The Amazon CEO, historically silent on the climate change issue and his company’s role within it, announces his personal vested interest — but critics and Amazon employees want more.
Amazon CEO Jeff Bezos announced Monday via Instagram he is committing $10 billion of his own money to launch the Bezos Earth Fund — a fund devoted to fighting climate change, which he now calls "the biggest threat to our planet."
Bezos — currently the world’s richest man, according to Forbes — has historically been largely silent on the subject of climate change, which has prompted a group of passionate Amazon employees to publicly call him out for it, and walk out in protest, on a number of occasions.
He seemed to finally respond with the launch in September of “The Climate Pledge” — a commitment to meet the goals outlined in the Paris Agreement by 2040, 10 years early. Amazon was the first signatory of the pledge — co-founded with Christina Figueres’ new initiative, Global Optimism — which also called on other companies to join the commitment to be net zero carbon across their businesses by 2040. In announcing the launch of The Climate Pledge, Bezos proclaimed that Amazon was “done being in the middle of the herd on this issue — we’ve decided to use our size and scale to make a difference.” But aside from the initial announcement, no further information on The Climate Pledge — including new signatories, progress on the commitment, or even a website — could be found as of press time.
But in an apparent effort to show he’s personally willing to show up to the climate fight, Bezos says his new Earth Fund will be a “global initiative [that] will fund scientists, activists, NGOs — any effort that offers a real possibility to help preserve and protect the natural world.” While other philanthropic heavyweights such as Bill Gates have pledged money to help foster sustainability solutions, the Bezos Earth Fund represents one of the largest known individual financial pledges, according to The Chronicle of Philanthropy.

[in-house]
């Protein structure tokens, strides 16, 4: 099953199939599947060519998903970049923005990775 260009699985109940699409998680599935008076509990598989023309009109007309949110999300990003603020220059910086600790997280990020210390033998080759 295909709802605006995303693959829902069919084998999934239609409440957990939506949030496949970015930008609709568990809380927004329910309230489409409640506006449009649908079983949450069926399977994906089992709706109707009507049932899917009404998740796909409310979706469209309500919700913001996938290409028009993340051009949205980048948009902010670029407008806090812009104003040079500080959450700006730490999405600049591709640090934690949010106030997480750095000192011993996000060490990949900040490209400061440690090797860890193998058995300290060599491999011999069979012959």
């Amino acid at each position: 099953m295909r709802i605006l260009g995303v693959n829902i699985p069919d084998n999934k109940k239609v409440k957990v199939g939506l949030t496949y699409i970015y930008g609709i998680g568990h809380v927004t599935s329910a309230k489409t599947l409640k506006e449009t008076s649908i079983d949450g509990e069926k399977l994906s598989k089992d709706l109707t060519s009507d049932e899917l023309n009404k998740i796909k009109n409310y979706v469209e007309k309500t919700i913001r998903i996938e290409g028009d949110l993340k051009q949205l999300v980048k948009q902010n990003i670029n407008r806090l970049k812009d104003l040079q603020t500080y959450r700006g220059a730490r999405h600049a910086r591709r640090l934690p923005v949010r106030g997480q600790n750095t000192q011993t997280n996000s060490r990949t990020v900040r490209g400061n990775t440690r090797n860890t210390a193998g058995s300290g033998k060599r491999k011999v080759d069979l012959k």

How retailers can drive regenerative systems change
Hear insights from HowGood, Hive, Walmart and WM on engaging with suppliers for systems change, meaningful eco-labeling in eCommerce, and strategies to support regenerative agriculture — at SB'22 San Diego.
Amazon employees — who have responded to his historic lack of response on the climate crisis by forming their own group, Amazon Employees for Climate Justice — commented on the announcement via Twitter that while they applaud Bezos’ philanthropic gesture, “one hand cannot give what the other is taking away;” and asked pertinent questions, including: “When is Amazon going to stop helping oil and gas companies ravage Earth with still more oil and gas wells? When is Amazon going to stop funding climate-denying think tanks … and climate-delaying policy?”
As Dimitar Vlahov, Director of Knowledge and Insights at Sustainable Brands, commented: “It's a good gesture, but Amazon has done a lot more damage than $10 billion worth of philanthropy can correct — let's hope Amazon as a company does more soon, and hopefully the $10 billion will be invested effectively into real solutions.”
To Vlahov’s point, while billions have now been committed to the climate fight from some of the world’s biggest financial institutions — including Bank of America, Blackrock, Goldman Sachs, JPMorgan Chase and the World Bank — when will we begin to have visibility into the resulting investments and their impacts?